The NTS data also shows that the most common trips that people of all ages make are for commuting, shopping and visiting friends, though their relative importance changes with age. Of all trips made by people aged 50–59, 21% were for shopping and 18% for commuting. Among people aged 60–69, 27% of all trips were for shopping, increasing to 36% among over 70s. The length of the average shopping trip is a mere 3.7 miles; yet they were most often done by car (22% of all car trips made were for this purpose compared with 11% of all cycling trips).
Shopping was regularly mentioned in our primary research too, with lack of opportunity, one of the biggest barriers to active travel that we identified; people simply live too far away from shops and other services for active travel to be a realistic option. And those shops that people can reach also have to meet their needs and preferences, otherwise people will simply drive further afield to others that they like better. Hence, proximity to amenities, inherent in the 20-minute neighbourhood, is a necessary condition of engaging in active travel.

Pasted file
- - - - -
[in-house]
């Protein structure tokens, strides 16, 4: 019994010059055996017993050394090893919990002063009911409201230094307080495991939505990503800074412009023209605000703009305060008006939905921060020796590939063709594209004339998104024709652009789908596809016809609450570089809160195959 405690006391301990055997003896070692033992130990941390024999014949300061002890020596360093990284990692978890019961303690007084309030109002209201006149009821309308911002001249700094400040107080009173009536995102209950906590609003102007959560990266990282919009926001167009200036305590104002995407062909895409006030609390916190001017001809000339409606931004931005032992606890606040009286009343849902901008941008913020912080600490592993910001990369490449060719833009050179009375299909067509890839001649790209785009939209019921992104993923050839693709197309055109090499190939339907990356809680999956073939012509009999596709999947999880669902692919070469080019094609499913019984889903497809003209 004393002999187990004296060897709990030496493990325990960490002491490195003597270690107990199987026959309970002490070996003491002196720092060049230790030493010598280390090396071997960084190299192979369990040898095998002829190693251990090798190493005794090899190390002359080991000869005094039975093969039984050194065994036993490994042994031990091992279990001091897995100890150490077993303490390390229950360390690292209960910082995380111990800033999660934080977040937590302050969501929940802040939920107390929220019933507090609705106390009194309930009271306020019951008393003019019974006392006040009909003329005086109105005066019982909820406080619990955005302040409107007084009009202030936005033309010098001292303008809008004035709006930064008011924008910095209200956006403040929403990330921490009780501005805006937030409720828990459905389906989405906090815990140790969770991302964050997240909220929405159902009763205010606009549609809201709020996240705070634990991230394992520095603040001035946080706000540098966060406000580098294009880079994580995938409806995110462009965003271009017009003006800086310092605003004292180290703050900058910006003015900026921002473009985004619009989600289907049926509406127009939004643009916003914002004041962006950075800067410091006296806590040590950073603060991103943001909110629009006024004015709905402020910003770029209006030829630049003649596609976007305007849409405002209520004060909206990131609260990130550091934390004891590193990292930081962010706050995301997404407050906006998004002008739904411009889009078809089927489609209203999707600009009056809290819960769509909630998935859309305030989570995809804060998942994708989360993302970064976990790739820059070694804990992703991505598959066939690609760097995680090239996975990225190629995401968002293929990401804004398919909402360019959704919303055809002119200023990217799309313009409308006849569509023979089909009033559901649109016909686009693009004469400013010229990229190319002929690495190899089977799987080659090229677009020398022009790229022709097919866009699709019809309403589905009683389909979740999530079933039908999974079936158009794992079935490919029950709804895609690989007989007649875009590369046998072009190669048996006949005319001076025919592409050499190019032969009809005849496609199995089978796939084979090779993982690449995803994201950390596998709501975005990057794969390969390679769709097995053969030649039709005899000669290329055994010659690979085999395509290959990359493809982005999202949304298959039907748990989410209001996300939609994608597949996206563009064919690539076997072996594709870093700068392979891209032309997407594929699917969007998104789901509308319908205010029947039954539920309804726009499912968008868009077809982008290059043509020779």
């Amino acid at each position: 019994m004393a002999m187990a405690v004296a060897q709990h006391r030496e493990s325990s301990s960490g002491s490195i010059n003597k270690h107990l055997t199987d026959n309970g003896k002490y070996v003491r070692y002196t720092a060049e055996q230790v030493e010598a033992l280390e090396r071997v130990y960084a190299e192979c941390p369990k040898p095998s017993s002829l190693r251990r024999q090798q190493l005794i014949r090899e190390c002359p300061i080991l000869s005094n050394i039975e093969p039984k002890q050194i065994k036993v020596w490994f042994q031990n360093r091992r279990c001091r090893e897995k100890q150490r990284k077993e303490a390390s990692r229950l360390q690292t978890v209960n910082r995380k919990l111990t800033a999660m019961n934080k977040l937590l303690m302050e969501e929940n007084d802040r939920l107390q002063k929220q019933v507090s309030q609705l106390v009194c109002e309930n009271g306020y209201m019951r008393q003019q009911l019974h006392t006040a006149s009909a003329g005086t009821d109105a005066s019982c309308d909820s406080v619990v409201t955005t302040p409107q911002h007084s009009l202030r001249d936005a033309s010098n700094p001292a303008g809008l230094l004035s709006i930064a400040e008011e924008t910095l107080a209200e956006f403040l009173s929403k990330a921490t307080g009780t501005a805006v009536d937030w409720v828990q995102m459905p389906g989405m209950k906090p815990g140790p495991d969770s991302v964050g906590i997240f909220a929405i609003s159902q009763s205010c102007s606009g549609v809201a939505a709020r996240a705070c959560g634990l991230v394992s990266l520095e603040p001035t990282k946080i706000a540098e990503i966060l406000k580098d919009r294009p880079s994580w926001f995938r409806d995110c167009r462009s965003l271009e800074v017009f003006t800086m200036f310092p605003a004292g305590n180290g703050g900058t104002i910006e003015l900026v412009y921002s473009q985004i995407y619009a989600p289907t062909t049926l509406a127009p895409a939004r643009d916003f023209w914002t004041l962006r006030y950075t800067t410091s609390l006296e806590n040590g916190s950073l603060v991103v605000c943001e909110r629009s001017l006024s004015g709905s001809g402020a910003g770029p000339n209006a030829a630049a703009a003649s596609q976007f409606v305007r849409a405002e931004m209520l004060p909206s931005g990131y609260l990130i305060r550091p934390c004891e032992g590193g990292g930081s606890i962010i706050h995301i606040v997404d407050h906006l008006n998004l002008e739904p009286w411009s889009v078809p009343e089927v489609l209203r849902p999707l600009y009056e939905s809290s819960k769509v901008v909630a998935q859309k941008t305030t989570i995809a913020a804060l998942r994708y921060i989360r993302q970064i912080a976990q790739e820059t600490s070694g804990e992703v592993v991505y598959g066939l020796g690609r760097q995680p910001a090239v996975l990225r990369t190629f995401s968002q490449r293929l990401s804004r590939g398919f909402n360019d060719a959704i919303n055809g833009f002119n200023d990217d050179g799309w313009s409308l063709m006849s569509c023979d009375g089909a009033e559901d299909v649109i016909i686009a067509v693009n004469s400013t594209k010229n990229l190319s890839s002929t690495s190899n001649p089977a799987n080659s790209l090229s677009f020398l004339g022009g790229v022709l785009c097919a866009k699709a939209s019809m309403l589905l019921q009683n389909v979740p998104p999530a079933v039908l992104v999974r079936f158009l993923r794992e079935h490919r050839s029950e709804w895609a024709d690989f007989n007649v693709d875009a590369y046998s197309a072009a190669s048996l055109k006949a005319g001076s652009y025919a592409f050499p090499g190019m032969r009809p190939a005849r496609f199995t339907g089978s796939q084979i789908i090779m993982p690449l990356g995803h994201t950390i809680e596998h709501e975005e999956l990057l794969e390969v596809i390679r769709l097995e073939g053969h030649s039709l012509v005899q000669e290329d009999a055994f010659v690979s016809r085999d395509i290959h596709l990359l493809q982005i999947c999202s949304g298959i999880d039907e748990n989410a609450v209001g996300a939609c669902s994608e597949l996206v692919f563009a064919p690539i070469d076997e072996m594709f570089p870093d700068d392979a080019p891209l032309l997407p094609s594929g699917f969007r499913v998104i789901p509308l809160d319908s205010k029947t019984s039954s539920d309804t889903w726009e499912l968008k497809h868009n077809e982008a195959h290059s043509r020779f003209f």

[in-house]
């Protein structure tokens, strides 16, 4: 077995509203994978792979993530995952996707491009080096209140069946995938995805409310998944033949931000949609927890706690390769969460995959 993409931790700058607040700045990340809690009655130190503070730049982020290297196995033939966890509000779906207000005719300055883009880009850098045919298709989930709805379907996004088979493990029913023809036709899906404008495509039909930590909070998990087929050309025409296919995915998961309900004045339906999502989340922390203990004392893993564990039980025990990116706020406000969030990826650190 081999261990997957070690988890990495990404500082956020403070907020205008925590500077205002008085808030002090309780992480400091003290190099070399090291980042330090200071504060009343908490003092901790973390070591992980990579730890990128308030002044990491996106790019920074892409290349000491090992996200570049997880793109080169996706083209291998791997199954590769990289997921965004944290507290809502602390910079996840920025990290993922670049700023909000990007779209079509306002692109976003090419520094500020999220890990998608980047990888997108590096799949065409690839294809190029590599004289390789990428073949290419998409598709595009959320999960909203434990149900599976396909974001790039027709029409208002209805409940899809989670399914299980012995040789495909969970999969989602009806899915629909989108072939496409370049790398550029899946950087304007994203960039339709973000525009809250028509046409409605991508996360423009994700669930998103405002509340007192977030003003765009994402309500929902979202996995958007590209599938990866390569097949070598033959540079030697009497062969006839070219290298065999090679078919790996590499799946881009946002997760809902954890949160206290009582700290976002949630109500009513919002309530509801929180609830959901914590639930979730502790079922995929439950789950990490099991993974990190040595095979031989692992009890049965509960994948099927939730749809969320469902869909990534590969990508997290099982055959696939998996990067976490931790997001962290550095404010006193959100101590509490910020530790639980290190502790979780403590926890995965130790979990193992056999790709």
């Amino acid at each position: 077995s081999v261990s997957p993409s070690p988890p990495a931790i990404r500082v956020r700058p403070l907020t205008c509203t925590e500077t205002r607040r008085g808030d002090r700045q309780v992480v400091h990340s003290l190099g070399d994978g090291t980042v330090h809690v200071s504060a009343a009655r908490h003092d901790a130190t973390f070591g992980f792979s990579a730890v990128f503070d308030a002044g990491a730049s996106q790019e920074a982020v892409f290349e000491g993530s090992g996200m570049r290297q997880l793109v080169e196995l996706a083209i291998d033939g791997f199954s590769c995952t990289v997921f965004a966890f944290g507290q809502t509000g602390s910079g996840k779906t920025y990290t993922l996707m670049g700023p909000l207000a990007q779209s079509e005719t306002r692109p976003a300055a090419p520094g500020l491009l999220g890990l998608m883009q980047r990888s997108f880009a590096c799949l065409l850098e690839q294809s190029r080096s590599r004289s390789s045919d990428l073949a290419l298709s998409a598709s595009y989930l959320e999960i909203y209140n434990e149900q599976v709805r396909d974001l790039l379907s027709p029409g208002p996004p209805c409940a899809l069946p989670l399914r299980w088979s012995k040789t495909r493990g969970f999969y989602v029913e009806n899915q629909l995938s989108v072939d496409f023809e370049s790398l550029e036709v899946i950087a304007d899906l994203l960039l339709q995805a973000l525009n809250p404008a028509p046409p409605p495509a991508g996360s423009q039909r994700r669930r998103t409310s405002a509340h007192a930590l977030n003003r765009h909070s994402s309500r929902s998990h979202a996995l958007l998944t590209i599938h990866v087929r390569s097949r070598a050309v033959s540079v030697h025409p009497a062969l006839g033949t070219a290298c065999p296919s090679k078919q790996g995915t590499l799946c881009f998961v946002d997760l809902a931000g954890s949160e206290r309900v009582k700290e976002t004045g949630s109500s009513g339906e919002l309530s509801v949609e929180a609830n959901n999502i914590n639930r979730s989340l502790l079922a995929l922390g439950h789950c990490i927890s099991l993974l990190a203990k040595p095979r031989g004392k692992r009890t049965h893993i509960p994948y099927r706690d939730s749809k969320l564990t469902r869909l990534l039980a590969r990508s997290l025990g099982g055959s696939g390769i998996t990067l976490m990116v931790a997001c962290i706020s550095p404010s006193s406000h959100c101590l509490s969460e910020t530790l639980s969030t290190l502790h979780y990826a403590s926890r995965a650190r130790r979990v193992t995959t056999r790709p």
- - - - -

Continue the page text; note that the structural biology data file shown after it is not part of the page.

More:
We are ‘pushing at an open door’ when it comes to active travel
The pandemic took many people away from public transport, while quieter roads and the rapid deployment of cycling infrastructure led to an increase in cycling that is evident in the NTS data. For example, the average annual number of trips by bike taken by 50–59-year-old men more than doubled from 18 in 2019 to 37 in 2020.